Today, I participated in Ben Wilkoff’s session at Future Ready: A Technovation Institute. The conversation was geared around some deeper thinking of what we mean and imply when we invoke the “1:1” ration in talking about learners and devices.

Midway through, Ben asked us to think about what is needed to support learners in tech-rich environments and what is needed to support devices as tools for deeper learning in those environments.

My answer kept coming back to the place where my thinking’s been living these last few weeks – learning organizations. Being a part of such an organization is necessary for both learners and devices to move beyond the shiny of new tech in learning.

Here’s what I mean by that.

Sure, classrooms, schools, and districts purport to be learning organizations in that they are organizations designed to facilitate the learning of those in their charge or care – namely, students. And, yes, this is a good goal. It is certainly better than being teaching organizations or education organizations. To hit lightly on being a learning organization is to at least imply that your goal is the learning of those within your system.

What I’d posit is necessary for the ongoing support of learners and the view of technology as tools for learning is that the classroom, school, or district is, itself, a learning organization. Better phrased, is any of these an organization that learns? Dice that apart. A school that is comprised of teachers who are learners may find itself ahead of other schools where teachers don’t engage their curiosity or agency to satisfy that agency.

Such a school still cannot go as far if it does not attempt, as an institution to learn from its mistakes, to move forward as a whole, and to be better as a learning body. This is part of what Chris and I mean when we write “Be One School.”

To be a learning organization classrooms, schools, and districts – either by dictate or consensus – would identify a driving, commonly held curiosity and then move toward investigating that curiosity together.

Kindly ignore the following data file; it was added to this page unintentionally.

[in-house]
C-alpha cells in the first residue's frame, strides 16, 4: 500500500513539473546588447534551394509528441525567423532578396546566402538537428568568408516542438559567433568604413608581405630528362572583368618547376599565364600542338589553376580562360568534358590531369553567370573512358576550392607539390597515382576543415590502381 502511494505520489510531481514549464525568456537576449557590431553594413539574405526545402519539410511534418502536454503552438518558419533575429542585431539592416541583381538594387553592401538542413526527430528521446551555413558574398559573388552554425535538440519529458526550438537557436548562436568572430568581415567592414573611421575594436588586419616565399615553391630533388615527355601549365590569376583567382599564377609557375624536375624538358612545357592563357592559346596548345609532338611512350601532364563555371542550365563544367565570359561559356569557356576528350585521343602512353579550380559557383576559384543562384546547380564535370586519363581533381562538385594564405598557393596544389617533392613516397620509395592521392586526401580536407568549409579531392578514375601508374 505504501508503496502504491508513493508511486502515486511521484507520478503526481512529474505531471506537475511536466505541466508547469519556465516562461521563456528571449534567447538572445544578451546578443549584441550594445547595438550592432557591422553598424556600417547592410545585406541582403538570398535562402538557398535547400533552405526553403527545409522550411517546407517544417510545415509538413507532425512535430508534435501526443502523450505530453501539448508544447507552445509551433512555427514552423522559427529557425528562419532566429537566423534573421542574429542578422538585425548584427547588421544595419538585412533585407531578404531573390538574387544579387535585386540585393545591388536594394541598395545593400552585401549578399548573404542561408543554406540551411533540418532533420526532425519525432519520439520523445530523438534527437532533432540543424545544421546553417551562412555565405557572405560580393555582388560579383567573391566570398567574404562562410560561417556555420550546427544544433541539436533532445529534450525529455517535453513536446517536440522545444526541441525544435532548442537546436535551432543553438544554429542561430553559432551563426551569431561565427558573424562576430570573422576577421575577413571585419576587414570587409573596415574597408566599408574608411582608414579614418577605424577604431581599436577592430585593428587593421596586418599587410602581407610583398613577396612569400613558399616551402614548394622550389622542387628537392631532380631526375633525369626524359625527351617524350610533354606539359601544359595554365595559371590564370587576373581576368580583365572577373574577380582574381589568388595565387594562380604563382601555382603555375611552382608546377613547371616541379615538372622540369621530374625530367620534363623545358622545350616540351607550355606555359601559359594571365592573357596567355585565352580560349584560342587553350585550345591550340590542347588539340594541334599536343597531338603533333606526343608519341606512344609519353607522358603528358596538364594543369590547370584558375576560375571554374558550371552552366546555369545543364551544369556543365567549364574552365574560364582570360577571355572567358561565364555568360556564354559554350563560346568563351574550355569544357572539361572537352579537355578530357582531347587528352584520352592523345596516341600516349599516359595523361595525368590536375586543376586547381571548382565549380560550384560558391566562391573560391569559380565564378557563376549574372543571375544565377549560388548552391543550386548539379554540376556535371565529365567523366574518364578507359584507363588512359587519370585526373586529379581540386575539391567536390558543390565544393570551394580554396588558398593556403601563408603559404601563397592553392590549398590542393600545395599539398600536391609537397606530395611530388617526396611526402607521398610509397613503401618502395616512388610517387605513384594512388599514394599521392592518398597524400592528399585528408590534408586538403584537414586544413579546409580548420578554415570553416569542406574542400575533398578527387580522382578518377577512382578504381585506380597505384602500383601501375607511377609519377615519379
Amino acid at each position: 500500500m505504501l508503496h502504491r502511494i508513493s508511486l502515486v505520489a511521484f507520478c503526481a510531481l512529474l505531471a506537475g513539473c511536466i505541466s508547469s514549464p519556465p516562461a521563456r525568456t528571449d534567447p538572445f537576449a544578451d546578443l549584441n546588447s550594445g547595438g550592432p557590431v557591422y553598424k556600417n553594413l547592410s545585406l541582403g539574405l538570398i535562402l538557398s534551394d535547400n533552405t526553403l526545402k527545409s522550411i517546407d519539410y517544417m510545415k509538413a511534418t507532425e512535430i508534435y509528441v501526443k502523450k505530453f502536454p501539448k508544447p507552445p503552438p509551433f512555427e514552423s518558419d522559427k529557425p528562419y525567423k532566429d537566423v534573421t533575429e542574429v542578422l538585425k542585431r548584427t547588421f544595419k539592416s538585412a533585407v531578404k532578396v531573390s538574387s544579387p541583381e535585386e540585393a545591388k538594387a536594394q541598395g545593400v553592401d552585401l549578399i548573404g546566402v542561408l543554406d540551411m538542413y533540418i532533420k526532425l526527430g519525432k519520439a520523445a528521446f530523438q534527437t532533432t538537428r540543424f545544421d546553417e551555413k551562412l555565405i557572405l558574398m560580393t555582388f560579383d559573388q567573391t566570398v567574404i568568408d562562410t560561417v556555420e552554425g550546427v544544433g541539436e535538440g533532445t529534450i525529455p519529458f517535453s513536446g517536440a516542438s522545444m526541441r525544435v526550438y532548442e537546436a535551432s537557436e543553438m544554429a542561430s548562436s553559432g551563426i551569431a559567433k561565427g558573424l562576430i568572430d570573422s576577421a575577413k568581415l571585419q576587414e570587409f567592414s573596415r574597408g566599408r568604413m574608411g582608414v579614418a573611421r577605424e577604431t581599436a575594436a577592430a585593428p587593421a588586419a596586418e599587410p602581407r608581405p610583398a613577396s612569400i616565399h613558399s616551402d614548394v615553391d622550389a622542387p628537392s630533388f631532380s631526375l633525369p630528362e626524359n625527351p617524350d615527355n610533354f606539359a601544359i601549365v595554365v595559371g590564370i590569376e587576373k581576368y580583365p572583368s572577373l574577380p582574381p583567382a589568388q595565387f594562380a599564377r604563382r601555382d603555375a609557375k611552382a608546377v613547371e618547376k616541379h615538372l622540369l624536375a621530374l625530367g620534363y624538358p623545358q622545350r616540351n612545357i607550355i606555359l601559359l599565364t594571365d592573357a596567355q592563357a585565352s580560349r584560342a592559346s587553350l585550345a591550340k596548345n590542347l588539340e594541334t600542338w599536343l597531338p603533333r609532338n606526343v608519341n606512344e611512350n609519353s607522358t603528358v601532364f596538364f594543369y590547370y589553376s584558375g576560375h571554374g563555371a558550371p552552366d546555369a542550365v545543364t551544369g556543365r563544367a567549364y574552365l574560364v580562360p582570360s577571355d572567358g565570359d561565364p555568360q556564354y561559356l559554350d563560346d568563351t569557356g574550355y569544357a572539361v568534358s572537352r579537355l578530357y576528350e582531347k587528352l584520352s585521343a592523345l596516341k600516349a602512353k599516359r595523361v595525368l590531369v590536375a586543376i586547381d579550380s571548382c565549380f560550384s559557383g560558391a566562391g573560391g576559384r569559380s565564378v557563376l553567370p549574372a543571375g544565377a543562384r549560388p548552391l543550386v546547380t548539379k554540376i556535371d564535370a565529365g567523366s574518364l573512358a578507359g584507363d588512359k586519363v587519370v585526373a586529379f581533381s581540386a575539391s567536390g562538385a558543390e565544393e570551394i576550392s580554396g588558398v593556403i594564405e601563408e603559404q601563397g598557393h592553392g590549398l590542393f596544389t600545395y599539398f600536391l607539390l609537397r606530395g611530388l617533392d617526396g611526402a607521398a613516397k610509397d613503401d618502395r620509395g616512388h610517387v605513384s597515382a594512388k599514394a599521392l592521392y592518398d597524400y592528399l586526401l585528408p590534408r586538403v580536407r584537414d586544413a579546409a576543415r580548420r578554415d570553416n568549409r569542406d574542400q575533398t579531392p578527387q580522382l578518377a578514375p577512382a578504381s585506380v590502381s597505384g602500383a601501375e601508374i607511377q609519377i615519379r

Whenever I’ve had the chance to talk to the leadership of any organization of which I’ve been a part, I’ve asked one question, “What are the three things you hope we’re working toward this year?” For whatever reason, I’ve yet to pose that question to a leader and get a coherent answer. Maybe they don’t know, maybe they’re being politic, or maybe they’re resistant to make their own goals the goals of all.

Imagine, though, what could happen if a superintendent, principal, or teacher engaged in a process of identifying those wicked problems to be investigated throughout the year. Shared ownership of these problems and shared learning toward their solutions would be a powerfully unifying experience.

From Theory to Practice:

  • If your organization has a leadership team or committee, pull them together and ask what big issues they would like to grapple with in the coming year. Make updates on learning a standing item on each meeting agenda.
  • In the classroom, select the big buckets of learning (usually disciplines) and have students work through their big questions for each bucket. Keep track of answers and new questions as the year progresses.
  • If you’re at the very beginning of this work and need to build cohesion, build a simple question into your formal conversations, “What is something you’re trying to figure out right now?” Keep track of the answers you get and see how you might be able to use common threads to plan events, learning sessions, and communications toward common cause.

I’m Falling Behind My Questions

Racin' Snails 2

I long ago gave up on examining all the information available to me. I’m slowly coming to accept I haven’t the time or focus to examine all the information that interests me either. The piles of books littering my home and office along with the dozens of articles I’ve currently got open across multiple devices are evidence I might be more curious than I have time for.

When I started talking with and coaching educators on building a conceptual framework for managing information flow as they started to utilize digital tools, my advice was to focus on those topics about which they were most interested. Now, that reasoning only stands to serve intensely acurious individuals.

Every question I can pose has a corresponding rabbit whole waiting for me to jump. Each of those books and open articles is a map of where I intend to jump – later. I don’t know that later will ever come. Not for all of them.

I will never have time to read and consider the answers to all of my questions. They are too many and the sources of information more multitudinous still.

Faced with the question of how to deal with an overflow of information now, my answer is to focus on the answers you need in the moment, and decide if free time is worth dedicating to new information or reflecting on the learning you’ve already done.